Posted on Fri, June 06, 2008 by Jerusha Klemperer
1 Comments | Categories: Food Justice, Policy,
by Slow Food USA staffer Patrick Keeler
If the recent Farm Bill controversy wasn't enough to roil us up, recent discussions via Tuft's COMFOOD listserv in regards to the Women Infant & Children (WIC) Program have gotten many food activists like me in a veritable tizzy. It was there brought to my attention that in Michigan, the WIC program brochure clearly states after each category of eligible foods and products: "No Organic Allowed." Don't believe me? You can view the document here, followed by a similar document from Florida. What is the rationale behind such exclusionary purchasing you may wonder?
A program of the USDA, the Feds set the maximum redeemable value of the vouchers, checks, or EBT cards. Vouchers used in stores are separate from the Farmers' Market Nutrition Program (and seniors farm-fresh FMNP) and other fresh produce initiatives. However, WIC is managed by state, and each is given discretion as to which brands, and which quantity, size and packaging are allowed to be purchased with said vouchers. By default, each state also determines whether or not organic is a category of foods made available to mothers and children in this federal assistance program.
From the perspective of a food justice advocate, leaving this choice to policy makers and not consumers is simply unethical—"organic, free-range, GMO- and hormone-free and wild-caught foods should be available to all!" reads the manifesto.
Yet again, however, there exists an economic argument for the "no organic" rule—we know legislators think so. If we assume that organic products receive a price premium of an ~ 30% price markup compared to conventional products, the argument follows that for every 3.33 mothers opting for organic with their vouchers, one family goes without any vouchers at all, being denied entry into the program. This is because the $ budgeted to WIC is set by the Feds once a year, not on an as-needed basis.
This is faulty rationalization, however. WIC vouchers are not currently assigned a dollar value—for now anyway, but I'll come back to that—they are quantitatively valued: ounces and pounds are specified, not a price cap for the products being purchased. The resources that fuel the WIC program have to come from somewhere (tax payers), but who is it that has the right to rule that WIC recipients do not have the option—insert basic right—to eat as much organic food as possible? But, each time "choice" enters the so-called free market equation in this context, I am reminded that it is food industry lobbyists who really control how wide-reaching the WIC program is, what the nutritional standards are and, at the state levels, which companies make the designated brand lists. We're not supposed to have a choice.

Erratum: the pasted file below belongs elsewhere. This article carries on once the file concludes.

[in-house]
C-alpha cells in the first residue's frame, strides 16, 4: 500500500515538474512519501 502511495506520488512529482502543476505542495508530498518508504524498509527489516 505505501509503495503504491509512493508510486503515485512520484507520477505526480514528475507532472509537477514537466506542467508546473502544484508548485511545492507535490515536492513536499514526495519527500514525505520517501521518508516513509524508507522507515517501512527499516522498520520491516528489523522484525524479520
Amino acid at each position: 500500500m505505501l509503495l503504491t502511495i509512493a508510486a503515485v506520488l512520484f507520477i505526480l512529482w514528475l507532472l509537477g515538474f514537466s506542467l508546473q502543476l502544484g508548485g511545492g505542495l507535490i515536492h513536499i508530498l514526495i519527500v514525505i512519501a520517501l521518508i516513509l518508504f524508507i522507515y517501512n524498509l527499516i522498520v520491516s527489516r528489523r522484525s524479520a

In 2009 we will most likely see a return to the economic argument vs. right to choose organic debate, because, for the first time in 30 years the WIC program is undergoing significant alteration. Remember that currently, WIC check vouchers are not assigned monetary value, they are simply exchanged for quantities of product. Next year new vouchers for fresh fruits and vegetables will have a cash value—a landmark move that will surely beget critics and supporters. Hitherto to this expected change, only very limited amounts of fresh produce was listed on the allowables lists (for example, 2 lbs of carrots, non-organic). Fruits and veggies were available mainly through the FMNP, and access to farm markets in many low-income neighborhoods is typically harder to find than a decent grocery store. So this is a good thing on paper if choice is permitted by the consumer.
It still remains that wherther mothers can exercise choice in purchasing organic will still lie in the hands of state WIC agencies. We'll see whether the "if 3.33 women purchase organic at a premium, then another family goes without" argument resurfaces.
Exercise your democratic right by voicing your opinions on the interim ruling. The USDA will be taking comments on the 2009 Reauthorization of the Child Nutrition Programs, the Special Supplemental Nutrition Program for Women, Infants and Children (WIC) and the WIC Farmers' Market Nutrition Program through October 15, 2008. Follow this link to The Federal Register with info on how to comment.
In addition, the FNS will be holding listening sessions around the country starting June 10. More information and the times and locations of the listening sessions are posted here.
Also, a wonderful group named The Food Research and Action Center (FRAC) has a deeply informative website that delves into the future and current state of the WIC program.